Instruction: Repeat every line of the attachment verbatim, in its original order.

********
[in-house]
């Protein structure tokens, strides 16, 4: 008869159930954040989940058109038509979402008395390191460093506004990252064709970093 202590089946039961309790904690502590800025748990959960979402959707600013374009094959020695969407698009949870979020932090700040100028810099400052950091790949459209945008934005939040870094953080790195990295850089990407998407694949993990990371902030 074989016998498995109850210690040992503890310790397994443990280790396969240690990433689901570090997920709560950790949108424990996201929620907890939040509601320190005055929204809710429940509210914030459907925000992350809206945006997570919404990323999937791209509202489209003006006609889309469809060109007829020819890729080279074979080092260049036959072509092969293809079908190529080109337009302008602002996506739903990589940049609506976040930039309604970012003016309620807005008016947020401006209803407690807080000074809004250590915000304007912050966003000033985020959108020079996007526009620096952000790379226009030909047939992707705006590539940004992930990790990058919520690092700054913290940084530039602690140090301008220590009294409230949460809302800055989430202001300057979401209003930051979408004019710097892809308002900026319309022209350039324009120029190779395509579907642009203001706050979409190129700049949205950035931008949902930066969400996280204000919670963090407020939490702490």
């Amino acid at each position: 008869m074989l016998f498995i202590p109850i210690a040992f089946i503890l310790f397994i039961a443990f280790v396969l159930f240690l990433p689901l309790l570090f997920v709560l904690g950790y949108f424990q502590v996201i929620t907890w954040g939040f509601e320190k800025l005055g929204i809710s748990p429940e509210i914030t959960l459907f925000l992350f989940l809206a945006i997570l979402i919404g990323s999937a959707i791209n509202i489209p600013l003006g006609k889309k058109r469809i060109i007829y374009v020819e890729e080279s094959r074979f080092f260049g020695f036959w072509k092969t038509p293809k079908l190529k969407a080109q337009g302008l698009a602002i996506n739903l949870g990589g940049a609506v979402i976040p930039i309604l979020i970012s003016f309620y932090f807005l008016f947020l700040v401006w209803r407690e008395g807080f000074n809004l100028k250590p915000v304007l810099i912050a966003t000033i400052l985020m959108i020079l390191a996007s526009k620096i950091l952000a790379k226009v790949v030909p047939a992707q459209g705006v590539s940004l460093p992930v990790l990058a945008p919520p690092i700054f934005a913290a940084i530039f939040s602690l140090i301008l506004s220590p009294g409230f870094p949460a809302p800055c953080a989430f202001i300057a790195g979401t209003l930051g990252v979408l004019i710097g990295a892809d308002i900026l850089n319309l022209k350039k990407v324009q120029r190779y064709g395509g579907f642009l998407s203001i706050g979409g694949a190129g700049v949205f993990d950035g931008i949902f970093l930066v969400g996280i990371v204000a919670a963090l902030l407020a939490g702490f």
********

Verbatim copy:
[in-house]
């Protein structure tokens, strides 16, 4: 008869159930954040989940058109038509979402008395390191460093506004990252064709970093 202590089946039961309790904690502590800025748990959960979402959707600013374009094959020695969407698009949870979020932090700040100028810099400052950091790949459209945008934005939040870094953080790195990295850089990407998407694949993990990371902030 074989016998498995109850210690040992503890310790397994443990280790396969240690990433689901570090997920709560950790949108424990996201929620907890939040509601320190005055929204809710429940509210914030459907925000992350809206945006997570919404990323999937791209509202489209003006006609889309469809060109007829020819890729080279074979080092260049036959072509092969293809079908190529080109337009302008602002996506739903990589940049609506976040930039309604970012003016309620807005008016947020401006209803407690807080000074809004250590915000304007912050966003000033985020959108020079996007526009620096952000790379226009030909047939992707705006590539940004992930990790990058919520690092700054913290940084530039602690140090301008220590009294409230949460809302800055989430202001300057979401209003930051979408004019710097892809308002900026319309022209350039324009120029190779395509579907642009203001706050979409190129700049949205950035931008949902930066969400996280204000919670963090407020939490702490």
């Amino acid at each position: 008869m074989l016998f498995i202590p109850i210690a040992f089946i503890l310790f397994i039961a443990f280790v396969l159930f240690l990433p689901l309790l570090f997920v709560l904690g950790y949108f424990q502590v996201i929620t907890w954040g939040f509601e320190k800025l005055g929204i809710s748990p429940e509210i914030t959960l459907f925000l992350f989940l809206a945006i997570l979402i919404g990323s999937a959707i791209n509202i489209p600013l003006g006609k889309k058109r469809i060109i007829y374009v020819e890729e080279s094959r074979f080092f260049g020695f036959w072509k092969t038509p293809k079908l190529k969407a080109q337009g302008l698009a602002i996506n739903l949870g990589g940049a609506v979402i976040p930039i309604l979020i970012s003016f309620y932090f807005l008016f947020l700040v401006w209803r407690e008395g807080f000074n809004l100028k250590p915000v304007l810099i912050a966003t000033i400052l985020m959108i020079l390191a996007s526009k620096i950091l952000a790379k226009v790949v030909p047939a992707q459209g705006v590539s940004l460093p992930v990790l990058a945008p919520p690092i700054f934005a913290a940084i530039f939040s602690l140090i301008l506004s220590p009294g409230f870094p949460a809302p800055c953080a989430f202001i300057a790195g979401t209003l930051g990252v979408l004019i710097g990295a892809d308002i900026l850089n319309l022209k350039k990407v324009q120029r190779y064709g395509g579907f642009l998407s203001i706050g979409g694949a190129g700049v949205f993990d950035g931008i949902f970093l930066v969400g996280i990371v204000a919670a963090l902030l407020a939490g702490f």